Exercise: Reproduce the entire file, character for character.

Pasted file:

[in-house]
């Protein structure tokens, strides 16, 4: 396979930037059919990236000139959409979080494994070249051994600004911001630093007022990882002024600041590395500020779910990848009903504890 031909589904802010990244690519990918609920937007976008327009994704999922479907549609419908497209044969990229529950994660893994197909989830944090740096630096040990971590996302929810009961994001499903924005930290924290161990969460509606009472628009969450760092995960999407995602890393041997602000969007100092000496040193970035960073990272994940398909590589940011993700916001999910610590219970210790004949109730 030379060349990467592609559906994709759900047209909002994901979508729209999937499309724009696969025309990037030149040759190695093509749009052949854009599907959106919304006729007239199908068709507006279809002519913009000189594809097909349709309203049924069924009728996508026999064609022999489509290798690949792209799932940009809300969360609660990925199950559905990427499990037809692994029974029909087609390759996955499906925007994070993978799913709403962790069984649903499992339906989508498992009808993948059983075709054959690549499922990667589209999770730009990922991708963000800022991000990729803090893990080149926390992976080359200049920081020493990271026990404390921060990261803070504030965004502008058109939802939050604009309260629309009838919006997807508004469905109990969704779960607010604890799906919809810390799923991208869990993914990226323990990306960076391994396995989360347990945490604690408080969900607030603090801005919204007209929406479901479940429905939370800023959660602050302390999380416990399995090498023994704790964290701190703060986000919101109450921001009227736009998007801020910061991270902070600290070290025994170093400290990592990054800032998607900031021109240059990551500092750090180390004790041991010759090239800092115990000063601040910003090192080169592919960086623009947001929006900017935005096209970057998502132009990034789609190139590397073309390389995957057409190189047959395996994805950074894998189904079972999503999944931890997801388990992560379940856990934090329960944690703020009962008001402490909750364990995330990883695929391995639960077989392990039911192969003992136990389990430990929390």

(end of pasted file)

[in-house]
């Protein structure tokens, strides 16, 4: 396979930037059919990236000139959409979080494994070249051994600004911001630093007022990882002024600041590395500020779910990848009903504890 031909589904802010990244690519990918609920937007976008327009994704999922479907549609419908497209044969990229529950994660893994197909989830944090740096630096040990971590996302929810009961994001499903924005930290924290161990969460509606009472628009969450760092995960999407995602890393041997602000969007100092000496040193970035960073990272994940398909590589940011993700916001999910610590219970210790004949109730 030379060349990467592609559906994709759900047209909002994901979508729209999937499309724009696969025309990037030149040759190695093509749009052949854009599907959106919304006729007239199908068709507006279809002519913009000189594809097909349709309203049924069924009728996508026999064609022999489509290798690949792209799932940009809300969360609660990925199950559905990427499990037809692994029974029909087609390759996955499906925007994070993978799913709403962790069984649903499992339906989508498992009808993948059983075709054959690549499922990667589209999770730009990922991708963000800022991000990729803090893990080149926390992976080359200049920081020493990271026990404390921060990261803070504030965004502008058109939802939050604009309260629309009838919006997807508004469905109990969704779960607010604890799906919809810390799923991208869990993914990226323990990306960076391994396995989360347990945490604690408080969900607030603090801005919204007209929406479901479940429905939370800023959660602050302390999380416990399995090498023994704790964290701190703060986000919101109450921001009227736009998007801020910061991270902070600290070290025994170093400290990592990054800032998607900031021109240059990551500092750090180390004790041991010759090239800092115990000063601040910003090192080169592919960086623009947001929006900017935005096209970057998502132009990034789609190139590397073309390389995957057409190189047959395996994805950074894998189904079972999503999944931890997801388990992560379940856990934090329960944690703020009962008001402490909750364990995330990883695929391995639960077989392990039911192969003992136990389990430990929390």